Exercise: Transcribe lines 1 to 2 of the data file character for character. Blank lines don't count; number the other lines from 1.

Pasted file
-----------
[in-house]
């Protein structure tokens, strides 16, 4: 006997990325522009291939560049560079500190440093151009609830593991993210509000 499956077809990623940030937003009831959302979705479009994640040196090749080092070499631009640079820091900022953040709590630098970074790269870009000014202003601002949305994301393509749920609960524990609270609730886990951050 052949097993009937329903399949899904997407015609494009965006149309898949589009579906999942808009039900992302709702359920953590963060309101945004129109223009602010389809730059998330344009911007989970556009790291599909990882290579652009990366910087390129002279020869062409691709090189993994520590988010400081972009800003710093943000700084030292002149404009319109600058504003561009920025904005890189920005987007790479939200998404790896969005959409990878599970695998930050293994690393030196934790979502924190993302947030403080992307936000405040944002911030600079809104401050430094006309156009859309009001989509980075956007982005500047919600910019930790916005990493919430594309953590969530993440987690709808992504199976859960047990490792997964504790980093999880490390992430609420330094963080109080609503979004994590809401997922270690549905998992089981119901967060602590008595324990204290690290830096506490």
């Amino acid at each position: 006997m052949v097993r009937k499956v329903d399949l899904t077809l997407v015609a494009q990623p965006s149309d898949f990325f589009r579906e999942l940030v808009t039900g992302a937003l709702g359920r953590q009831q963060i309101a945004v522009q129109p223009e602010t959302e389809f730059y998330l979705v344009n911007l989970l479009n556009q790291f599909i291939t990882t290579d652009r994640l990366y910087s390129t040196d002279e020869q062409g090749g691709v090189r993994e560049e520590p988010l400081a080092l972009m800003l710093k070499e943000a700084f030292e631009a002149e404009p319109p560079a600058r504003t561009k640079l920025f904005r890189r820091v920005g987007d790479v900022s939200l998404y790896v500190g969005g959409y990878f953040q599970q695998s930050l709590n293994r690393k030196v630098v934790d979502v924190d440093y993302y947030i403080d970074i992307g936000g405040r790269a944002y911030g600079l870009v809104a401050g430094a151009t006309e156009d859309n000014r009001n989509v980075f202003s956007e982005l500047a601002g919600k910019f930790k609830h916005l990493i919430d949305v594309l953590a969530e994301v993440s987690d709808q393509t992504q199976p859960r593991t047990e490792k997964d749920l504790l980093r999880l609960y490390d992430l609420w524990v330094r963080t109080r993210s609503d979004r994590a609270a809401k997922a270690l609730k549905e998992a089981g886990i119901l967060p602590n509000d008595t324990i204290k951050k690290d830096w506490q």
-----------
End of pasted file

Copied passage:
[in-house]
């Protein structure tokens, strides 16, 4: 006997990325522009291939560049560079500190440093151009609830593991993210509000 499956077809990623940030937003009831959302979705479009994640040196090749080092070499631009640079820091900022953040709590630098970074790269870009000014202003601002949305994301393509749920609960524990609270609730886990951050 052949097993009937329903399949899904997407015609494009965006149309898949589009579906999942808009039900992302709702359920953590963060309101945004129109223009602010389809730059998330344009911007989970556009790291599909990882290579652009990366910087390129002279020869062409691709090189993994520590988010400081972009800003710093943000700084030292002149404009319109600058504003561009920025904005890189920005987007790479939200998404790896969005959409990878599970695998930050293994690393030196934790979502924190993302947030403080992307936000405040944002911030600079809104401050430094006309156009859309009001989509980075956007982005500047919600910019930790916005990493919430594309953590969530993440987690709808992504199976859960047990490792997964504790980093999880490390992430609420330094963080109080609503979004994590809401997922270690549905998992089981119901967060602590008595324990204290690290830096506490």